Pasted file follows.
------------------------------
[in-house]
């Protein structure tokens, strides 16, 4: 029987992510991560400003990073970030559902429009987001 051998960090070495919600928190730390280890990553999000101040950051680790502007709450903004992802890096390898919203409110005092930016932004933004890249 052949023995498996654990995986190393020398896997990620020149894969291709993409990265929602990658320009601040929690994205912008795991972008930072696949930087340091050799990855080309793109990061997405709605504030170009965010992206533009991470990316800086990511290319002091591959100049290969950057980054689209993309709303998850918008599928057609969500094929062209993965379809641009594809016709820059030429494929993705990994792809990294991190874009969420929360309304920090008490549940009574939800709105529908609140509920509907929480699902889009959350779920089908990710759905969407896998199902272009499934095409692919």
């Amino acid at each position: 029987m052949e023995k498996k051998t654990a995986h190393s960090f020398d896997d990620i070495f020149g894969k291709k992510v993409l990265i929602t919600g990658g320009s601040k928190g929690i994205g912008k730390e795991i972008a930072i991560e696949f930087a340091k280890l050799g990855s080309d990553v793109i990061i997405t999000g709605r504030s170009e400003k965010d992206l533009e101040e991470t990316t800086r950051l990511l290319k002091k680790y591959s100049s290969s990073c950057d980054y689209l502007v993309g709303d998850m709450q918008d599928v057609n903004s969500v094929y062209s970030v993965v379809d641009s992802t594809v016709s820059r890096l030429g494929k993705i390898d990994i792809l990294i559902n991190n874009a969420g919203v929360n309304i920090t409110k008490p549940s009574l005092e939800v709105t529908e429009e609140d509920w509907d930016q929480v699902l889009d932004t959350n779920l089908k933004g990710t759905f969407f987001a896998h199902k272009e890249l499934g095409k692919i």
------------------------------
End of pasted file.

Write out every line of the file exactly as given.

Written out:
[in-house]
């Protein structure tokens, strides 16, 4: 029987992510991560400003990073970030559902429009987001 051998960090070495919600928190730390280890990553999000101040950051680790502007709450903004992802890096390898919203409110005092930016932004933004890249 052949023995498996654990995986190393020398896997990620020149894969291709993409990265929602990658320009601040929690994205912008795991972008930072696949930087340091050799990855080309793109990061997405709605504030170009965010992206533009991470990316800086990511290319002091591959100049290969950057980054689209993309709303998850918008599928057609969500094929062209993965379809641009594809016709820059030429494929993705990994792809990294991190874009969420929360309304920090008490549940009574939800709105529908609140509920509907929480699902889009959350779920089908990710759905969407896998199902272009499934095409692919």
């Amino acid at each position: 029987m052949e023995k498996k051998t654990a995986h190393s960090f020398d896997d990620i070495f020149g894969k291709k992510v993409l990265i929602t919600g990658g320009s601040k928190g929690i994205g912008k730390e795991i972008a930072i991560e696949f930087a340091k280890l050799g990855s080309d990553v793109i990061i997405t999000g709605r504030s170009e400003k965010d992206l533009e101040e991470t990316t800086r950051l990511l290319k002091k680790y591959s100049s290969s990073c950057d980054y689209l502007v993309g709303d998850m709450q918008d599928v057609n903004s969500v094929y062209s970030v993965v379809d641009s992802t594809v016709s820059r890096l030429g494929k993705i390898d990994i792809l990294i559902n991190n874009a969420g919203v929360n309304i920090t409110k008490p549940s009574l005092e939800v709105t529908e429009e609140d509920w509907d930016q929480v699902l889009d932004t959350n779920l089908k933004g990710t759905f969407f987001a896998h199902k272009e890249l499934g095409k692919i």